Over nearly two decades, PREAL has sought to improve the quality and equity of education through better policy and practice. It has pursued that goal by establishing partnerships with a broad range of high-level government, academic, civil society, and business leaders to promote informed debate, identify and disseminate best practices, and monitor progress toward learning goals. PREAL publications are widely read and discussed, cited in research and policy documents, and used in university courses. A combination of conferences, publications, databases, education report cards, regional working groups, national policy campaigns, research competitions, and study tours have helped PREAL and its partners place new issues on national policy agendas and develop common ground on reform.
PREAL has substantially changed the discourse on several key topics (standards, assessments, accountability) and helped place learning squarely at the center of the education debate. It has helped non-governmental organizations in the region increase their knowledge of key education topics and provide advice to ministers on important policy issues. At the same time, it has reminded governments that their performance is being monitored, producing over 30 report cards and supporting national coalitions in their push to ensure government compliance with education commitments. Most recently, PREAL has worked with UNESCO and the Educational and Cultural Coordination of the Central American Integration System (CECC/SICA) to help countries discuss ways to modernize their approach to teacher policy in areas such as training, assessment, and management.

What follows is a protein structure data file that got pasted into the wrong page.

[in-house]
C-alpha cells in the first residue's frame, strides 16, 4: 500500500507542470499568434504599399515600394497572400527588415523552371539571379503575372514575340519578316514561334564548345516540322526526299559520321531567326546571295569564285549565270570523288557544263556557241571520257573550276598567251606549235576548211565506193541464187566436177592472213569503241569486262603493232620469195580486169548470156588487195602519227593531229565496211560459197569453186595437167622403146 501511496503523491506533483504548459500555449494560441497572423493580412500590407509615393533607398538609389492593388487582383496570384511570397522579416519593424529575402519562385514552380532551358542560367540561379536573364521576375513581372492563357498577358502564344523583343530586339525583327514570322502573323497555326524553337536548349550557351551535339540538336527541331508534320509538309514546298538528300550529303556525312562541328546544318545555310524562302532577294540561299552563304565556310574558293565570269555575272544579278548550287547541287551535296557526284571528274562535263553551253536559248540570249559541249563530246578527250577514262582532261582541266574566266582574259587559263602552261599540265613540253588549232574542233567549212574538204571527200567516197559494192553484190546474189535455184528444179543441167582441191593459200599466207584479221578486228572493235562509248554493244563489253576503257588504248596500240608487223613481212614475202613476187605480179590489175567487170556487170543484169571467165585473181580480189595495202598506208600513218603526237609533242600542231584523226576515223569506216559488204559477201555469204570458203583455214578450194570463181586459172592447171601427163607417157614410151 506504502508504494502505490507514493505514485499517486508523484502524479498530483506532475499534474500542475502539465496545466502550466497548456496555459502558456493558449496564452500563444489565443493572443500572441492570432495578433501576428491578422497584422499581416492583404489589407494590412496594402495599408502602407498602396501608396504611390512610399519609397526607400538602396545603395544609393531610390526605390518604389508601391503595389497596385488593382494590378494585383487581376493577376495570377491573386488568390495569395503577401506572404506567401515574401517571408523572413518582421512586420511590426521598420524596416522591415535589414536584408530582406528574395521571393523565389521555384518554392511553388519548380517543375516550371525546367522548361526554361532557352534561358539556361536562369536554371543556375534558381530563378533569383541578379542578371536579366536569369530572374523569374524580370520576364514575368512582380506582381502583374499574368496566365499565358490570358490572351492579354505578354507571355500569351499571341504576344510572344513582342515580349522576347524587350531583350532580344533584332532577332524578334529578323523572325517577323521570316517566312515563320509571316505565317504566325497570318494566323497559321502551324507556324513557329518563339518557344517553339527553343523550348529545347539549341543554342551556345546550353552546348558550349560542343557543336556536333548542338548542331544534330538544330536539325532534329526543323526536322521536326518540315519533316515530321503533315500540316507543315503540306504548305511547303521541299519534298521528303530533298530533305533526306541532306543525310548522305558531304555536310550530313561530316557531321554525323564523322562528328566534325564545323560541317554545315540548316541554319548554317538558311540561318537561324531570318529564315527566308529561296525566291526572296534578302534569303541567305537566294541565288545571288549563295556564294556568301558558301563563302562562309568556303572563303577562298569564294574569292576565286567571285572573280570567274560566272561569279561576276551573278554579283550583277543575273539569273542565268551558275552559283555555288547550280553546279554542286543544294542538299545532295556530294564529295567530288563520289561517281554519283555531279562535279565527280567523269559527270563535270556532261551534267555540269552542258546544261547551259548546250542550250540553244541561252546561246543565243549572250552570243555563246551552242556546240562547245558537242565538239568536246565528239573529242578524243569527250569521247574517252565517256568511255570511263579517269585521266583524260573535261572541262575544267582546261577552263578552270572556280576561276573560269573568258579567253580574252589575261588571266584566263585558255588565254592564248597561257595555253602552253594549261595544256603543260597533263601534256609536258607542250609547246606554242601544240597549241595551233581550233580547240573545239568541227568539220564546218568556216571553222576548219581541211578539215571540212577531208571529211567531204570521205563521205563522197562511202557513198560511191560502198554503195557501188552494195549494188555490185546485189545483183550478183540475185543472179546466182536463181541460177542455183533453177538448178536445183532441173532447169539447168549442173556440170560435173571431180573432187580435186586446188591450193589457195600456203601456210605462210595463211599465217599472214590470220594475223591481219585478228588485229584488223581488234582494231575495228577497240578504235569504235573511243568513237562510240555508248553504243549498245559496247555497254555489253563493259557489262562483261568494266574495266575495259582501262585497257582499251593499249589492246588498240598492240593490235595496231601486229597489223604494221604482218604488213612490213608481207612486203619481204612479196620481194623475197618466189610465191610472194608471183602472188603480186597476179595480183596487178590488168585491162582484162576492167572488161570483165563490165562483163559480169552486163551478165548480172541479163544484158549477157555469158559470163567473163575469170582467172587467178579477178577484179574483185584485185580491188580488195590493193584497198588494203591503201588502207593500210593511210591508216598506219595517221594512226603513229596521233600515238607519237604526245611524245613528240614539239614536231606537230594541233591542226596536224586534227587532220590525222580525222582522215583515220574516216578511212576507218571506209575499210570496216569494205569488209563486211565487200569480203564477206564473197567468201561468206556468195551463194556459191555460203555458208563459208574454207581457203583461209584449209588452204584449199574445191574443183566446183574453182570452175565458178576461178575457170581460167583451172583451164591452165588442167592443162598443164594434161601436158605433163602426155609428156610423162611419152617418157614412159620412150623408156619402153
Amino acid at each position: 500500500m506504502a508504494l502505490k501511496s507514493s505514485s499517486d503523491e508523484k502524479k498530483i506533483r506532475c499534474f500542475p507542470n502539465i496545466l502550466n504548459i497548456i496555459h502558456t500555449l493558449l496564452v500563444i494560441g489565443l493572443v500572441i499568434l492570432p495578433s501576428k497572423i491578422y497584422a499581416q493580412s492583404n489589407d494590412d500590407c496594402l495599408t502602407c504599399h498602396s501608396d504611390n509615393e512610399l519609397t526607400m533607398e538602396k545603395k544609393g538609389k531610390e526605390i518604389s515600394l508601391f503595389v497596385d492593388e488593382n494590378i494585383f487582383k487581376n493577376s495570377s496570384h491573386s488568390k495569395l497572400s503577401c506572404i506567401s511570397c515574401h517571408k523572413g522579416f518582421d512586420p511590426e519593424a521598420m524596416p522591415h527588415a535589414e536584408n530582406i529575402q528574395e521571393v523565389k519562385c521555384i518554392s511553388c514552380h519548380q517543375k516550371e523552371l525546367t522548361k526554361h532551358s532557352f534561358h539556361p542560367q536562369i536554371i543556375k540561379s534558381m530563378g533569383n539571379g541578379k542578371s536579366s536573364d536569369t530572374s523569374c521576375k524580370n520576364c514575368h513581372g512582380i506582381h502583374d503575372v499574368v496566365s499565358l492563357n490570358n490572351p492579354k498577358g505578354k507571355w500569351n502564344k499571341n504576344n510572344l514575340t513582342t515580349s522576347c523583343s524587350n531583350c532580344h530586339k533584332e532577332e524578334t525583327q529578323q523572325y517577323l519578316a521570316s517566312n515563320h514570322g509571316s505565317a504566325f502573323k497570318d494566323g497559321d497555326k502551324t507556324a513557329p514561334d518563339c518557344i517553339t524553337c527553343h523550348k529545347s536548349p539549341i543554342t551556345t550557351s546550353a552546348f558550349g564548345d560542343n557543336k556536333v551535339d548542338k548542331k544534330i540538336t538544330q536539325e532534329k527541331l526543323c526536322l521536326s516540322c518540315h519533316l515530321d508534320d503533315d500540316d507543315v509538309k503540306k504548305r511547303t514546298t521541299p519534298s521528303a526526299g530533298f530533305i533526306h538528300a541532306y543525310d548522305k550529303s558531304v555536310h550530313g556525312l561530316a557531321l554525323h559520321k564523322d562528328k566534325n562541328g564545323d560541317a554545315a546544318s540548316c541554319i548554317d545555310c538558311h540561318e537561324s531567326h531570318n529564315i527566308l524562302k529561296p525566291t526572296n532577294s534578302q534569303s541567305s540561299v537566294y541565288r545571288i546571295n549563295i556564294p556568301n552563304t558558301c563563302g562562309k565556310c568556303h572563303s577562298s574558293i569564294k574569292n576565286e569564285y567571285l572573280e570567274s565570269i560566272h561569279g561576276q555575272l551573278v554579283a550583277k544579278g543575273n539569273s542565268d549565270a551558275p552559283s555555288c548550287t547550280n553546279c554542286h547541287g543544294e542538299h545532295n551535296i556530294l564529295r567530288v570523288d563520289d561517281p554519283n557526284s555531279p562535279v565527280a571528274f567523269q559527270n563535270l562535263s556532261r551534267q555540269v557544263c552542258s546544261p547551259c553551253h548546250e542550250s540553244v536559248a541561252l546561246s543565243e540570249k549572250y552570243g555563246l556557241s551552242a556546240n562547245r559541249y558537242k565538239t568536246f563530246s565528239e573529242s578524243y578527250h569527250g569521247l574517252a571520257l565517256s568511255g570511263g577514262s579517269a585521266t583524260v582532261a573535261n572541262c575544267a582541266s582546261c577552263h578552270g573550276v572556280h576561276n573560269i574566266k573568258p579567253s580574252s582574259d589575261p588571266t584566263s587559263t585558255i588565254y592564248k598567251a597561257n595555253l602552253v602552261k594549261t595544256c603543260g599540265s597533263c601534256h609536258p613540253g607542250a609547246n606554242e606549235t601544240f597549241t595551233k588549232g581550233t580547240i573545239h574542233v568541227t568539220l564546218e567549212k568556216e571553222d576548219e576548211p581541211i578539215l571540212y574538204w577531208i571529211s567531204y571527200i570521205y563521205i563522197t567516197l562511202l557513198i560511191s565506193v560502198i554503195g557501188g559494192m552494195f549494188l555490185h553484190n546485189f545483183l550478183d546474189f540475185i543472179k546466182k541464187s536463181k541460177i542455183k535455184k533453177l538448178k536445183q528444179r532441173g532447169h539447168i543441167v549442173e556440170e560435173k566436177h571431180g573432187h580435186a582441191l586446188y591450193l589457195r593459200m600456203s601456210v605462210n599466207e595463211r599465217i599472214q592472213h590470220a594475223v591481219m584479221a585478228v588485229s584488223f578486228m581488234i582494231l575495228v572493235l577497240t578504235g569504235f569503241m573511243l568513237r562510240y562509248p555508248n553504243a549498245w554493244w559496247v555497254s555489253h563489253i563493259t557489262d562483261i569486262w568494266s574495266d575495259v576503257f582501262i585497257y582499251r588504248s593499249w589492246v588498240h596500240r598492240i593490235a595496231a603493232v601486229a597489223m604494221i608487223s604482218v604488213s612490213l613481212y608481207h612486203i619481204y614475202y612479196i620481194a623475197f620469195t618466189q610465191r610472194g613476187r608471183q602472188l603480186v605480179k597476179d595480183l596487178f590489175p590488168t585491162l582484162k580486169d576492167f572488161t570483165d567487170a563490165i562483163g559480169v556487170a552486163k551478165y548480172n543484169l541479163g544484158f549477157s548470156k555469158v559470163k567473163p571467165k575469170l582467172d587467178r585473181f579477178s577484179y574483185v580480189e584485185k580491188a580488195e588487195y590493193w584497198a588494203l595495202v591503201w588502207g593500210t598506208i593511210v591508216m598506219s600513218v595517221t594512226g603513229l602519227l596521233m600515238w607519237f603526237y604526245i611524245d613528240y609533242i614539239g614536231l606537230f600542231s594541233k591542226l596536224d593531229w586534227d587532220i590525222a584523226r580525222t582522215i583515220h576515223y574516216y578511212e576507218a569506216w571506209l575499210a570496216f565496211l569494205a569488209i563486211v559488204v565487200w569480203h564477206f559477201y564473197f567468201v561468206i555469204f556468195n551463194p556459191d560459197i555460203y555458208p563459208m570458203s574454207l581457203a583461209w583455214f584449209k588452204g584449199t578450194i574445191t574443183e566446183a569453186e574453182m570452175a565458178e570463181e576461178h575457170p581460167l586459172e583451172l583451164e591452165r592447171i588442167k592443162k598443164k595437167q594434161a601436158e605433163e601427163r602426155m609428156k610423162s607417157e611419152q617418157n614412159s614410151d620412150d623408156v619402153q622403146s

Given this experience, we asked ourselves whether there were any lessons that might be useful to others seeking to improve education outcomes by improving policy. More specifically, what might PREAL’s experience suggest about strategies to raise levels of learning given the growing global emphasis on this topic?